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PA Affiliations

The political affiliations for Speakers during the colonial era of Pennsylvania's history can be characterized by both religious affiliations and their attitude towards the Proprietorship. Many early settlers to Pennsylvania often sought religious freedoms as the colony gained a reputation for religious tolerance under the Proprietorship of William Penn, a practicing Quaker. These colonists represented a wide variety of religious and ethnic groups, and this diversity was reflected in those elected to the colonial Assembly. Quakers, as well as several other Christian populations including Anglicans, Presbyterians, and Lutherans, served in the Assembly alongside one another — a distinctive characteristic of Pennsylvania's government compared to other British colonies. In addition to these varied religious affiliations, Pennsylvania’s Assembly was also often at odds over the amount of power the Proprietor, William Penn, should have in the colony’s government. Penn, as Proprietor of Pennsylvania, was granted the right to establish laws in the colony so long as they did not conflict with British law. Penn could also appoint a Governor to rule in his absence. Support for the Proprietorship often waned during times that Penn left the colony to return to England when he made unpopular choices for Pennsylvania’s Governor in his absence, and as anti-British sentiments grew.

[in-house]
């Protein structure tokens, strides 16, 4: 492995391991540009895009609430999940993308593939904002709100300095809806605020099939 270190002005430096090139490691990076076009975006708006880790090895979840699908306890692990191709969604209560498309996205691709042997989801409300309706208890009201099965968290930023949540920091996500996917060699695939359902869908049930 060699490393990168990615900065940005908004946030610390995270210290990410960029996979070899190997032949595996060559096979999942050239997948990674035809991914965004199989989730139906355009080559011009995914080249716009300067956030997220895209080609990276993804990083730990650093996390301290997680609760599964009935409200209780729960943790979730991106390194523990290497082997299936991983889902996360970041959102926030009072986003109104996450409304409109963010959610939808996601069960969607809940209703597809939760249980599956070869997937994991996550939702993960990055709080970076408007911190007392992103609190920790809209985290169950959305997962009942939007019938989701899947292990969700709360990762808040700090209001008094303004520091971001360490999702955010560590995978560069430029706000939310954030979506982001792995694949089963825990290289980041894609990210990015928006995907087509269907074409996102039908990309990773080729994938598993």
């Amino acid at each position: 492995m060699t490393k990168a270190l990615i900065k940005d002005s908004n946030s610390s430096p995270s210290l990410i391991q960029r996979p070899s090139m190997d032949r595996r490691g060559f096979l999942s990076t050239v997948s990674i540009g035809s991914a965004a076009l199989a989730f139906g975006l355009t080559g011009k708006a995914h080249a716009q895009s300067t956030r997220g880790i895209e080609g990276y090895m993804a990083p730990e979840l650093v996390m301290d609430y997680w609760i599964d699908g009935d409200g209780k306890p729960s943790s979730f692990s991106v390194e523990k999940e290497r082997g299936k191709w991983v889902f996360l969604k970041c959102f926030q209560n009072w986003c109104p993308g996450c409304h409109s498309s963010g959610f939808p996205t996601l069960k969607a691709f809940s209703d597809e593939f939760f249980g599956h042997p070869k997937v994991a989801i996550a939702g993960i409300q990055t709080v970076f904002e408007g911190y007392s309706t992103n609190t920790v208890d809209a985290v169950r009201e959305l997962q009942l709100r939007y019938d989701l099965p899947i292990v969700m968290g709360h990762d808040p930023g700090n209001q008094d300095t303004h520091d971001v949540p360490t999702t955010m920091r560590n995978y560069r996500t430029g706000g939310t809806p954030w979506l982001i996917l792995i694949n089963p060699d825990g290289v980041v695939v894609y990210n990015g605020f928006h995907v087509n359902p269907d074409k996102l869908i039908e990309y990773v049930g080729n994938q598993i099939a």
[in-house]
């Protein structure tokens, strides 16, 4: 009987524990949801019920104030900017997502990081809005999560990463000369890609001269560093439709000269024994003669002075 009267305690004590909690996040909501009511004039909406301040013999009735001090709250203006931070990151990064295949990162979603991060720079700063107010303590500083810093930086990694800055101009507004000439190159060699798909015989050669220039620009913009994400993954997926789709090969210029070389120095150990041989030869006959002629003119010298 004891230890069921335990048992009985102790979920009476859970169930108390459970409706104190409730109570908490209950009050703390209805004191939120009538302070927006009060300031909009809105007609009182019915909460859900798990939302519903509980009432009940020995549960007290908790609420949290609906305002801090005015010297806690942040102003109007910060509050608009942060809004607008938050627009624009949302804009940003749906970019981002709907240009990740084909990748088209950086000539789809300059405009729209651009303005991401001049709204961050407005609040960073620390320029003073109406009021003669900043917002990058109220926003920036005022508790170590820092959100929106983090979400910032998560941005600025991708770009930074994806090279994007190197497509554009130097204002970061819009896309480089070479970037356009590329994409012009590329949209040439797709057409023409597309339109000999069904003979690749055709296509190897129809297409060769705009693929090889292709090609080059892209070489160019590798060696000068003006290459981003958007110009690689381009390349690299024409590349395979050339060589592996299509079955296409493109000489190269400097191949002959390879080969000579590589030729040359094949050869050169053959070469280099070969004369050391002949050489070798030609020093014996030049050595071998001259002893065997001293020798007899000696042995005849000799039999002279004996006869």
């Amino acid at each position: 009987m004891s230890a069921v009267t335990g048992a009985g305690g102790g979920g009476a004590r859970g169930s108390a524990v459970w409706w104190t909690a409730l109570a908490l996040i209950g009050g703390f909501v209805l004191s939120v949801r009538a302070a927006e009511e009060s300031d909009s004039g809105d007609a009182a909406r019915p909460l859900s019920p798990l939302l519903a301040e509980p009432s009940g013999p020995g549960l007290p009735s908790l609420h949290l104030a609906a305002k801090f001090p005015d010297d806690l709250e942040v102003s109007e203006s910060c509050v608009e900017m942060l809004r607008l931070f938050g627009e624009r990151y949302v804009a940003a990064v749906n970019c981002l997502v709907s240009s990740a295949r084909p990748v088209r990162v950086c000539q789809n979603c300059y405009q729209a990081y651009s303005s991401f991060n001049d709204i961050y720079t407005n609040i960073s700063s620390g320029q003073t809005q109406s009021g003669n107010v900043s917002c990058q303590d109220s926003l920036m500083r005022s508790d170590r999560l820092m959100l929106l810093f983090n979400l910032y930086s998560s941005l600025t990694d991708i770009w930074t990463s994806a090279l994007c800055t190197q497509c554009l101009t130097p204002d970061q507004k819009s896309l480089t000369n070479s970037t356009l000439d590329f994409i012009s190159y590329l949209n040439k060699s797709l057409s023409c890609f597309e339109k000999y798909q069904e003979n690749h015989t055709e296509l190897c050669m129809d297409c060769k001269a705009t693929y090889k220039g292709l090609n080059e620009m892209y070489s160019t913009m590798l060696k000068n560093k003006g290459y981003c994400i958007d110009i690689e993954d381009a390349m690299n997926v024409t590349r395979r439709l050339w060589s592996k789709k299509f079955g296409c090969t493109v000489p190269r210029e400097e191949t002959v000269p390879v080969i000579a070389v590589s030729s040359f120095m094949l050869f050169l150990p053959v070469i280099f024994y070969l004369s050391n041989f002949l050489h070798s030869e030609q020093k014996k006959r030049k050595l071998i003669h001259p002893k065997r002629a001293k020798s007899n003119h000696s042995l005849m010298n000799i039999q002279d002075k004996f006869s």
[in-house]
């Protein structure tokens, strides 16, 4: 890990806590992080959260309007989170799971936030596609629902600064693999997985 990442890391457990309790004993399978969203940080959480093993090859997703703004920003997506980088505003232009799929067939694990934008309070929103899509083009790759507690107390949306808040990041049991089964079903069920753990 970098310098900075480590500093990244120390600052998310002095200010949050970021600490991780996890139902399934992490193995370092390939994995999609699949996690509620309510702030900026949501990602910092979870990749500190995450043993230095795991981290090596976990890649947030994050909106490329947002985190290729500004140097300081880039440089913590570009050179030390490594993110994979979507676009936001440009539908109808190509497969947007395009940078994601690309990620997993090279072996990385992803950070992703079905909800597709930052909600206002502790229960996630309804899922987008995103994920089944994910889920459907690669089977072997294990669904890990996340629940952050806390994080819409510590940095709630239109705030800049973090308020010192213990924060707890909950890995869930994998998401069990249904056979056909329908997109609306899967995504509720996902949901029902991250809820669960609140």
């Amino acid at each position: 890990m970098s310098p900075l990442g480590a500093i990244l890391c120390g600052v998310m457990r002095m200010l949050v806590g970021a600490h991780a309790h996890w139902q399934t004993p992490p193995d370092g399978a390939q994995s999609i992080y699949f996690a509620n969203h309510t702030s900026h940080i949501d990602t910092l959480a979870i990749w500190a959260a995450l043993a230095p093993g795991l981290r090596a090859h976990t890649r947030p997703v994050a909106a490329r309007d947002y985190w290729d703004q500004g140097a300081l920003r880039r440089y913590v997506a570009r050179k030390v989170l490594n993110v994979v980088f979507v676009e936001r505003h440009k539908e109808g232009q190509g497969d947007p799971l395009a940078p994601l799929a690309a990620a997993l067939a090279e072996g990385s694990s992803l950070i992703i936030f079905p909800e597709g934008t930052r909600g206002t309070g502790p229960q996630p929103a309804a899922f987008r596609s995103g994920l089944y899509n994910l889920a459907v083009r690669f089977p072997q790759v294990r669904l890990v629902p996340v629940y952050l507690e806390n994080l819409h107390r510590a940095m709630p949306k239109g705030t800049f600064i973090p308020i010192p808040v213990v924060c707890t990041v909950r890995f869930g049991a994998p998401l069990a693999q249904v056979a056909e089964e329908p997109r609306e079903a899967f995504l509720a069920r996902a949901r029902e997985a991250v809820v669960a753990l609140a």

In this book, affiliations for pre-Revolutionary War Assembly members will note both their religious affiliation (if applicable), as well as their stance on the Proprietorship during their time as Speaker. The terms "Pro-Proprietorship" or "Anti-Proprietorship" will be used as general identifiers of the Speakers' positions, as sentiments toward the Proprietorship often shifted throughout their political careers. These affiliations are not to be confused with today's political parties. There were not defined ideologies connected with these terms, and often one Speaker's reason for supporting or not supporting the Proprietorship was different from others who held the same general positon.